According to the findings, black men with very-low-risk prostate cancer and who met criteria for AS, but chose to undergo surgery, were 2.2 times more likely to be upgraded and 3.2 times more likely to have adverse pathology at radical prostatectomy, including extracapsular extension and/or positive margins, Dr D'Amico explained.

Another limitation to the study reported by Dr Carter and colleagues is the relatively short follow-up, Dr D'Amico commented. The median follow-up of 5 years makes the study observations preliminary, with longer-term follow-up needed for making more definite conclusions about young men or healthy older men with much longer life expectancies, he said.

"With longer follow-up, the data may change, but they're unlikely to change dramatically, because men in this age group tend to die of other causes," Dr Carter stated in the press release.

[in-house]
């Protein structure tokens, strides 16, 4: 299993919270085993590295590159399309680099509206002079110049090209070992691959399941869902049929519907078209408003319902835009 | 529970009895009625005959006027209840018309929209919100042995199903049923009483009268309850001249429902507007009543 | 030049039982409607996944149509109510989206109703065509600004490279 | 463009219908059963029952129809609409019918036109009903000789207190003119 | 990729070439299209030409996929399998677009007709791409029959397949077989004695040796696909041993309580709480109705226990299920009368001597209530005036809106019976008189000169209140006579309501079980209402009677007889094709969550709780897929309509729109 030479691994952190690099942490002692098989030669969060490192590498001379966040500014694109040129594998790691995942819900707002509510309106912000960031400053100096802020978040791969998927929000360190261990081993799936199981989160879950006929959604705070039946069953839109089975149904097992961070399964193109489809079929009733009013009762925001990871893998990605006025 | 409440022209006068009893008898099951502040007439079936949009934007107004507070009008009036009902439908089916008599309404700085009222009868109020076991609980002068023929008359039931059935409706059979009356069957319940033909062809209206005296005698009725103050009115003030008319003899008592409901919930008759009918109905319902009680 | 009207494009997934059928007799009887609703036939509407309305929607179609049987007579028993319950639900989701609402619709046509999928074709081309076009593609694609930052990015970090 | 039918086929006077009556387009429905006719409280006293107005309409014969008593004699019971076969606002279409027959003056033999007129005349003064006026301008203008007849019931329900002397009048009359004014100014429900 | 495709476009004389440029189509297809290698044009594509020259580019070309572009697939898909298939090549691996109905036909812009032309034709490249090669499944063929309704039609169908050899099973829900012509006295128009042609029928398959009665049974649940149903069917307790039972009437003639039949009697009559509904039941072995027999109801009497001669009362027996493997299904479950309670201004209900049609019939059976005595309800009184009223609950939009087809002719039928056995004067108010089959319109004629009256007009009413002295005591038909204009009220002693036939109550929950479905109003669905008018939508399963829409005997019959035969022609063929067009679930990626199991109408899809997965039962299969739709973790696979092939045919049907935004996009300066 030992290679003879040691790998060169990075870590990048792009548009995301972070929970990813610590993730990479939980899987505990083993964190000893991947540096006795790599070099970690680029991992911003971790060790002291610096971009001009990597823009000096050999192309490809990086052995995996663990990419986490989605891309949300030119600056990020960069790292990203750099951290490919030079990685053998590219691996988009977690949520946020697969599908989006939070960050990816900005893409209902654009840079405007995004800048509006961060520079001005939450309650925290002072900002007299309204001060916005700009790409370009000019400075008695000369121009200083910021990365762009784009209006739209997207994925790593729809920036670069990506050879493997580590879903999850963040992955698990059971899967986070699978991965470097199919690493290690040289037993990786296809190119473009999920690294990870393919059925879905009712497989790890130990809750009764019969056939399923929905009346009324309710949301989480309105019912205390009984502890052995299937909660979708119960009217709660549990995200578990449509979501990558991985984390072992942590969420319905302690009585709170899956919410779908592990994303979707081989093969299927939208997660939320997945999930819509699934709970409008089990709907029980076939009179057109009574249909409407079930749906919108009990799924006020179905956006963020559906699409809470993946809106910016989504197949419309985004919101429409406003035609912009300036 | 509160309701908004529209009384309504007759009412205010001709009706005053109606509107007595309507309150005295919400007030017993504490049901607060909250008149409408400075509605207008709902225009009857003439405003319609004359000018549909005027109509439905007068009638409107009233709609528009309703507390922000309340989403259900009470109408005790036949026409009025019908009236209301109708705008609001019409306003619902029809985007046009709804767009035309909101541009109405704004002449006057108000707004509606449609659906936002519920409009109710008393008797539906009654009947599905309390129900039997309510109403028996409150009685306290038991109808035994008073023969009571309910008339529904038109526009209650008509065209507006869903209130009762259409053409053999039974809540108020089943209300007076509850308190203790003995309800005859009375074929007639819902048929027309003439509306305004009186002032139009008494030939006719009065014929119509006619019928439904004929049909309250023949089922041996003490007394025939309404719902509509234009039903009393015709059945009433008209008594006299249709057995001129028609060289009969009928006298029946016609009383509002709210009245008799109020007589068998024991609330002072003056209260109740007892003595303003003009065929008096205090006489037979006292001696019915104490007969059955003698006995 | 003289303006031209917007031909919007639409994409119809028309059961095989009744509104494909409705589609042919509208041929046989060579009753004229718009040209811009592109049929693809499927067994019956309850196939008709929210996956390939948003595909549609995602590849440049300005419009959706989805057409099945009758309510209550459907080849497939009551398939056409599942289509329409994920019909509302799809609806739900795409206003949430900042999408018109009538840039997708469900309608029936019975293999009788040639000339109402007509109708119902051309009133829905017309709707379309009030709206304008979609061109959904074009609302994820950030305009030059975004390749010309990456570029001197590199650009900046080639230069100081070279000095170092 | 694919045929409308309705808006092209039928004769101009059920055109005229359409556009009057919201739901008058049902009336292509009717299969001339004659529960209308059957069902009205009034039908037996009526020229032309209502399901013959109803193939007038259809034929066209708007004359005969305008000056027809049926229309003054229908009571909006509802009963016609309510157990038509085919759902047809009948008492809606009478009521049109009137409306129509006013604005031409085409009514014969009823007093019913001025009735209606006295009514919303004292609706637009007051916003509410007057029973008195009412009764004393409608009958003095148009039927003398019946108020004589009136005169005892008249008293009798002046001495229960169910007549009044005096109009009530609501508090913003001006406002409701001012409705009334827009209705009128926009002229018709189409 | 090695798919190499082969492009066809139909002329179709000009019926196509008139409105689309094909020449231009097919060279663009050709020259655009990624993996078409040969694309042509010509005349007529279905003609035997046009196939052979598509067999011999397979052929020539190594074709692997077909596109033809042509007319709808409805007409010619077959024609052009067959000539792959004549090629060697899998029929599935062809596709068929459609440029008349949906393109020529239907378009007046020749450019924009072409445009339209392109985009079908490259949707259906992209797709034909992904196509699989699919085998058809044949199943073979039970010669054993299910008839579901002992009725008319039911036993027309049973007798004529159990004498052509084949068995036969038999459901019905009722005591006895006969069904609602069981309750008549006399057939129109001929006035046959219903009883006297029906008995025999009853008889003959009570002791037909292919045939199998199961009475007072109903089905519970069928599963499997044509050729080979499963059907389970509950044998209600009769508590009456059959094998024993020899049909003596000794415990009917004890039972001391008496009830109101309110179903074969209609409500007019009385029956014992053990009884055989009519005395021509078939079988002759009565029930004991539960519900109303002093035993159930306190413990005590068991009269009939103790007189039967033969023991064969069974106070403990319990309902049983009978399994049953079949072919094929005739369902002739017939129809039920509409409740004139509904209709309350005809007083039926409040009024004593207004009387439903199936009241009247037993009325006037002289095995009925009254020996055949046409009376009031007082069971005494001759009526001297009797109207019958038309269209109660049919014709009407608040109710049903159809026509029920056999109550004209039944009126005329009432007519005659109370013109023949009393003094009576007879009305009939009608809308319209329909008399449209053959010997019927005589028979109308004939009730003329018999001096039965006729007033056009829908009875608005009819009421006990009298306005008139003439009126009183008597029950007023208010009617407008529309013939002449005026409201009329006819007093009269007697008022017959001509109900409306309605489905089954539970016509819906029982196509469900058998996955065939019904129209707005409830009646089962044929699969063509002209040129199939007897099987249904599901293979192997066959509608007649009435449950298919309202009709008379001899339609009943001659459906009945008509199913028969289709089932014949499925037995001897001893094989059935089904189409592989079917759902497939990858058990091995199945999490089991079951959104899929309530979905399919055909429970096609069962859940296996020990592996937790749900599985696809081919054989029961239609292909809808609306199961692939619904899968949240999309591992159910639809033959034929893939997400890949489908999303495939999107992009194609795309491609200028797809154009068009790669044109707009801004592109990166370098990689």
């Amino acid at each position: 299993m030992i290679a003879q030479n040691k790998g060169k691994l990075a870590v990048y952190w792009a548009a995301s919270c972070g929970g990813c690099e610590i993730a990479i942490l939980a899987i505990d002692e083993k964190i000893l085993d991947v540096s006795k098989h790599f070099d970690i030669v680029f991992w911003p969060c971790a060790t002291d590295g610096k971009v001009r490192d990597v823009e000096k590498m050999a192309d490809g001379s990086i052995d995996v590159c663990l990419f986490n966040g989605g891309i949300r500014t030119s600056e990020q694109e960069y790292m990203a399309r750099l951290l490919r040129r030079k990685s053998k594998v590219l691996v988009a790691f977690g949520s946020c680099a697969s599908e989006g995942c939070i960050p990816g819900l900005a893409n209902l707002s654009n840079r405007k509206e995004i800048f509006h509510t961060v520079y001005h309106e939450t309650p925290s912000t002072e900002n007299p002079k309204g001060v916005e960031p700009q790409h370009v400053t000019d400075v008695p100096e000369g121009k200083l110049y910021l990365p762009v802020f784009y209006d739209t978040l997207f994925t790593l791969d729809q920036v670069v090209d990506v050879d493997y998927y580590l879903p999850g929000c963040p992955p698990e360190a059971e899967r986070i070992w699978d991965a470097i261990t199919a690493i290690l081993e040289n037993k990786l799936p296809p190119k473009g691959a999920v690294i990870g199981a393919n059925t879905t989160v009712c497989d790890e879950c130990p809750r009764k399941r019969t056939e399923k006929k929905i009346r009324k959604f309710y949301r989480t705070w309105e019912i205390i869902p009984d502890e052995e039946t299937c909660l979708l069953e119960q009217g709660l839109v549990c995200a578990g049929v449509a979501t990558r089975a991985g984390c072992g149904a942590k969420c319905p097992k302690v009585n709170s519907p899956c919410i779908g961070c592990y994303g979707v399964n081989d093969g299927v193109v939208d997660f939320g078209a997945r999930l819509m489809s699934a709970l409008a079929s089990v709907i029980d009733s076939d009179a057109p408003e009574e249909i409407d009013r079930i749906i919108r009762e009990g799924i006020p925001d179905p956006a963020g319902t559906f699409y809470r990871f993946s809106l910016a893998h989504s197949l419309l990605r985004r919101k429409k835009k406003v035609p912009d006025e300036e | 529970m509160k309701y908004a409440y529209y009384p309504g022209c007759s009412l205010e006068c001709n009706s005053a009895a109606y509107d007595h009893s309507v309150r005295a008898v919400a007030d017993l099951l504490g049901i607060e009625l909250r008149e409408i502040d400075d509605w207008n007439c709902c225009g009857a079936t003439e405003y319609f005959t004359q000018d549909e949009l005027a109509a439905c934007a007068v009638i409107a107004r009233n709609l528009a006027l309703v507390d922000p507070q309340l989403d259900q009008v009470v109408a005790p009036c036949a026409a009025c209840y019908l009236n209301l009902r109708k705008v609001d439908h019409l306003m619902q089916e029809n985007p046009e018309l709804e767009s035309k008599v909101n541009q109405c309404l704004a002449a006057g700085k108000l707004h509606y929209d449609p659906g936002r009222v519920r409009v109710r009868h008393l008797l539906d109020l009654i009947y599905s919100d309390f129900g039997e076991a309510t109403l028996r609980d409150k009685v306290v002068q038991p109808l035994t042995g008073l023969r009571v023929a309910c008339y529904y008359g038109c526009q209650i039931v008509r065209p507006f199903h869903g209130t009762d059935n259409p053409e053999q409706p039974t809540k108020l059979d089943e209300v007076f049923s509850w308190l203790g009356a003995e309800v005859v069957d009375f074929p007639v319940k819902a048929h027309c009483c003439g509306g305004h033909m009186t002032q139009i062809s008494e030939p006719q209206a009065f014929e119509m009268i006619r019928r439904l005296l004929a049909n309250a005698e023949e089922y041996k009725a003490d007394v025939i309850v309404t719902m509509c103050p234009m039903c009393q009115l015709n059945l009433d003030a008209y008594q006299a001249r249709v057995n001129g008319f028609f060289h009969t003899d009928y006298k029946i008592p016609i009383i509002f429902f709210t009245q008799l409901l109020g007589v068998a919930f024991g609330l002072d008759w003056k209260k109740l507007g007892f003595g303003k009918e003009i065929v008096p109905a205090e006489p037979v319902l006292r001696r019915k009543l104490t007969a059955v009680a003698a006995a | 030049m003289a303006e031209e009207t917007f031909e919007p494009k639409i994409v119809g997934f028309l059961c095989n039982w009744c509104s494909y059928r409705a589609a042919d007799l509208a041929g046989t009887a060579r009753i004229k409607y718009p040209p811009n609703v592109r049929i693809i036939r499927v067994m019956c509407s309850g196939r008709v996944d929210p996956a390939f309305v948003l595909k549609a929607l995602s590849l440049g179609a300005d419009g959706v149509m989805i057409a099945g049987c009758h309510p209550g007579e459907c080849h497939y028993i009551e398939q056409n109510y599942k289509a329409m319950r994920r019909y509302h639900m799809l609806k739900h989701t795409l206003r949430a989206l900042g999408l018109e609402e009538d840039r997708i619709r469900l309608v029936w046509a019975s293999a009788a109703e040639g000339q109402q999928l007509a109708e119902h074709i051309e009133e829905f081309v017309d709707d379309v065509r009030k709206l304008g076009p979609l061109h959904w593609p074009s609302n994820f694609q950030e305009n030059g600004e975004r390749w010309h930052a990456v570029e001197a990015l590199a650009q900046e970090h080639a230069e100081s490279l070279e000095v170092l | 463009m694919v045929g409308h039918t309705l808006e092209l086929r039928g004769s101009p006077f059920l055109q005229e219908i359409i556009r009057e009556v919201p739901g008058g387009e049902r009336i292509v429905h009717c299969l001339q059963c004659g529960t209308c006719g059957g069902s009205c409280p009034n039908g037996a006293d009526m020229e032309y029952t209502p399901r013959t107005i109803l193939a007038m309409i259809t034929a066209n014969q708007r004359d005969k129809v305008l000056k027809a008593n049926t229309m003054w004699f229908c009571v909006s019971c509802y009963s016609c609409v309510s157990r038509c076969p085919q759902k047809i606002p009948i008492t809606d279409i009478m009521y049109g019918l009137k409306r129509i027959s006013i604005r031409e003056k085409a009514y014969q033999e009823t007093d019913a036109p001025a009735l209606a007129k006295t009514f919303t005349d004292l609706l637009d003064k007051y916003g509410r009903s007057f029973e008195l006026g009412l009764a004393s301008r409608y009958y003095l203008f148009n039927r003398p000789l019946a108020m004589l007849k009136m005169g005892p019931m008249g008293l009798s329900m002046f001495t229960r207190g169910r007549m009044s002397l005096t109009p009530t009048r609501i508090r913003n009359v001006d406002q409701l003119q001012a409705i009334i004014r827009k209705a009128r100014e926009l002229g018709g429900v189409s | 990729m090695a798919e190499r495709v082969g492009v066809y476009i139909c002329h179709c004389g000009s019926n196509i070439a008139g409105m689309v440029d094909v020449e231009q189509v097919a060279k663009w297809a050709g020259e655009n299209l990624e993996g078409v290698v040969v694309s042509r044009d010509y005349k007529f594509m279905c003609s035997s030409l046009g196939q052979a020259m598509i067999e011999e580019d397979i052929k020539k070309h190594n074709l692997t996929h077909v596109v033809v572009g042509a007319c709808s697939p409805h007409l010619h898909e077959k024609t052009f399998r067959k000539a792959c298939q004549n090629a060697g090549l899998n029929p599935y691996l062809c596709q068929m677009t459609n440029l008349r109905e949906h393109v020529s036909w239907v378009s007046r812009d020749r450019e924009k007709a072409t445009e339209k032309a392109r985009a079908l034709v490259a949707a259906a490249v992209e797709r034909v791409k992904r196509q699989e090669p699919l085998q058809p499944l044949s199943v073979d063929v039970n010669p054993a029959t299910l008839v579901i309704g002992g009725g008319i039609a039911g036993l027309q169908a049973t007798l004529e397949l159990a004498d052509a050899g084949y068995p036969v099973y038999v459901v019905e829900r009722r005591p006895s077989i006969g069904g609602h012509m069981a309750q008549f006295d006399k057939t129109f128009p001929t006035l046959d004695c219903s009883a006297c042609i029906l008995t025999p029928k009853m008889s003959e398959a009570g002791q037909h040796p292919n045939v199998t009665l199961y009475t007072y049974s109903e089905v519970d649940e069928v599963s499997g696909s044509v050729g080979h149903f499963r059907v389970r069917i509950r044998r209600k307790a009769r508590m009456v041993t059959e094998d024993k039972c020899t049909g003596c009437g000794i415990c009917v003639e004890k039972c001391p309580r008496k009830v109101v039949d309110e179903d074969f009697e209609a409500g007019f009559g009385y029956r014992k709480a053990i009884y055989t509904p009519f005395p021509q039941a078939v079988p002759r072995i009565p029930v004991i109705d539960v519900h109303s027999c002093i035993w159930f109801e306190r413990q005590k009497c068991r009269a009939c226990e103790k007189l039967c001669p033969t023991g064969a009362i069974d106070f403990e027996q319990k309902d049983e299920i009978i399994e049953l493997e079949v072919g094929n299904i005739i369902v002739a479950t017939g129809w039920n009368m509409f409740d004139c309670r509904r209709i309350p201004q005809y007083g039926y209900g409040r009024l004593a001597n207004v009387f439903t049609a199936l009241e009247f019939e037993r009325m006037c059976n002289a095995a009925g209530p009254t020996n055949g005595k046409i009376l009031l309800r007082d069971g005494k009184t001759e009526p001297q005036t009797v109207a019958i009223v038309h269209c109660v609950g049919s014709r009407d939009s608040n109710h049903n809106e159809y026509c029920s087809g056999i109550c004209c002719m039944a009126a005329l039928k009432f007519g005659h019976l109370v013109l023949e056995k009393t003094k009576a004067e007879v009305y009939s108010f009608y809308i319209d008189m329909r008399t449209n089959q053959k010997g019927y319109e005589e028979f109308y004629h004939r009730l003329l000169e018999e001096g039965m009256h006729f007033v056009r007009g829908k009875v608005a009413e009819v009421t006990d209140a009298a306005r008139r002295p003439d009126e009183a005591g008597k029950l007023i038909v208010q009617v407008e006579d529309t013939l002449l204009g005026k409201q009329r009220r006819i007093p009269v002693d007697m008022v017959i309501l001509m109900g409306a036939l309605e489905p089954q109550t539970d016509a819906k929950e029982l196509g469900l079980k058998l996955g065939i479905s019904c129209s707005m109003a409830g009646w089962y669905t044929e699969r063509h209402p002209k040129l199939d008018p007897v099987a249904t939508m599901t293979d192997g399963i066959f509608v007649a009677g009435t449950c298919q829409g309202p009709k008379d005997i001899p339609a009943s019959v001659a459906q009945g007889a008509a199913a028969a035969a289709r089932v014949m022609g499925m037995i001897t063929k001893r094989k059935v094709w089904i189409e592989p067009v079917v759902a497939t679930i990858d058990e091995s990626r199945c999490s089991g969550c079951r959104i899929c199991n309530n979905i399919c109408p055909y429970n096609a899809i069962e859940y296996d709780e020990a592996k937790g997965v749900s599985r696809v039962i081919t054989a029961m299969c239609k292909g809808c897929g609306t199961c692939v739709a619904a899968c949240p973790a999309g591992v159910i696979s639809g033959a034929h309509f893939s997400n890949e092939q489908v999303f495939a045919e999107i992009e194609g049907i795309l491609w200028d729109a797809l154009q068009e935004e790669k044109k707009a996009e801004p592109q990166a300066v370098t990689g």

However, Dr D'Amico notes that "because the median follow-up time was only 5 years and because PC has a long natural history, the 15-year rates for freedom from metastasis and PC death of greater than 99% overestimate the actual rates that would be observed when all men in the study have been observed for 15 years."

Biopsy Method in Active Surveillance

Another issue is the biopsy method that was used in the AS program.

Dr D'Amico pointed to a recent report (JAMA. 2015;313:390-397), which concluded that the biopsy method used in AS may be inadequate for all patients. "In all studies based on 12-core needle biopsies, there is a substantial possibility of missing occult high-grade prostate cancer," Dr D'Amico told Medscape Medical News.

He notes in his editorial that the standard procedure using [transrectal ultrasound-guided prostate needle biopsy] is associated with a sampling error that ranges between 41% and 48% and poses a dilemma whether AS is appropriate for healthy older or black men.

"Using targeted biopsies with multiparametric magnetic imaging resonance [mpMRI] may be a way for detecting occult disease, especially in high-risk populations who may be candidates for AS," he said.